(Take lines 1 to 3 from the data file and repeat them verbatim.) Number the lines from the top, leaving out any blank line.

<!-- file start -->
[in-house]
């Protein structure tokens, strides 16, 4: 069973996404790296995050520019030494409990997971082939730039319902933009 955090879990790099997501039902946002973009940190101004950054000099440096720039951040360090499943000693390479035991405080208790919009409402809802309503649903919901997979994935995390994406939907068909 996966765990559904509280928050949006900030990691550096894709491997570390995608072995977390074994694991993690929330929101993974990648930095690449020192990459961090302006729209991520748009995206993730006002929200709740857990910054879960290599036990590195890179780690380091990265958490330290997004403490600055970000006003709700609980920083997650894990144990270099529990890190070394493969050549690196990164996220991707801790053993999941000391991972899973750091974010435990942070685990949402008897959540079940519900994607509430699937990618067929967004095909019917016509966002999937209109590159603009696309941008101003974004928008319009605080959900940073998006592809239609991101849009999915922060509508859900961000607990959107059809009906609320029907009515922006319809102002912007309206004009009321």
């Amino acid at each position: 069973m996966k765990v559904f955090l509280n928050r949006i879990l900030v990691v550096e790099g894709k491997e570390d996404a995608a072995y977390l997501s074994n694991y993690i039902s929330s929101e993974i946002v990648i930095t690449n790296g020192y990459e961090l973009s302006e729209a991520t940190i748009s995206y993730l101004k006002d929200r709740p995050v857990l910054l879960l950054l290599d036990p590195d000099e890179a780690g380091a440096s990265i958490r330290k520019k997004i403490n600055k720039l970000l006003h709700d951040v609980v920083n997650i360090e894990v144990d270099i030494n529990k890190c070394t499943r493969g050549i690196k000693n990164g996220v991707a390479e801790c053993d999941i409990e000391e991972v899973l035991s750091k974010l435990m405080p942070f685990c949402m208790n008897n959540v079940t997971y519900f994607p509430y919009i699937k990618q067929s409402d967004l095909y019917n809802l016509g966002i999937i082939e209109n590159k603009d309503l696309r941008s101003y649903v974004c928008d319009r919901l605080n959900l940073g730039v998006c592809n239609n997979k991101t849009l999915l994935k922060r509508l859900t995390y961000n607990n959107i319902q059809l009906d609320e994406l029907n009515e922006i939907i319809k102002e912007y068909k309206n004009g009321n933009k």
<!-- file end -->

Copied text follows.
[in-house]
């Protein structure tokens, strides 16, 4: 069973996404790296995050520019030494409990997971082939730039319902933009 955090879990790099997501039902946002973009940190101004950054000099440096720039951040360090499943000693390479035991405080208790919009409402809802309503649903919901997979994935995390994406939907068909 996966765990559904509280928050949006900030990691550096894709491997570390995608072995977390074994694991993690929330929101993974990648930095690449020192990459961090302006729209991520748009995206993730006002929200709740857990910054879960290599036990590195890179780690380091990265958490330290997004403490600055970000006003709700609980920083997650894990144990270099529990890190070394493969050549690196990164996220991707801790053993999941000391991972899973750091974010435990942070685990949402008897959540079940519900994607509430699937990618067929967004095909019917016509966002999937209109590159603009696309941008101003974004928008319009605080959900940073998006592809239609991101849009999915922060509508859900961000607990959107059809009906609320029907009515922006319809102002912007309206004009009321």
């Amino acid at each position: 069973m996966k765990v559904f955090l509280n928050r949006i879990l900030v990691v550096e790099g894709k491997e570390d996404a995608a072995y977390l997501s074994n694991y993690i039902s929330s929101e993974i946002v990648i930095t690449n790296g020192y990459e961090l973009s302006e729209a991520t940190i748009s995206y993730l101004k006002d929200r709740p995050v857990l910054l879960l950054l290599d036990p590195d000099e890179a780690g380091a440096s990265i958490r330290k520019k997004i403490n600055k720039l970000l006003h709700d951040v609980v920083n997650i360090e894990v144990d270099i030494n529990k890190c070394t499943r493969g050549i690196k000693n990164g996220v991707a390479e801790c053993d999941i409990e000391e991972v899973l035991s750091k974010l435990m405080p942070f685990c949402m208790n008897n959540v079940t997971y519900f994607p509430y919009i699937k990618q067929s409402d967004l095909y019917n809802l016509g966002i999937i082939e209109n590159k603009d309503l696309r941008s101003y649903v974004c928008d319009r919901l605080n959900l940073g730039v998006c592809n239609n997979k991101t849009l999915l994935k922060r509508l859900t995390y961000n607990n959107i319902q059809l009906d609320e994406l029907n009515e922006i939907i319809k102002e912007y068909k309206n004009g009321n933009k």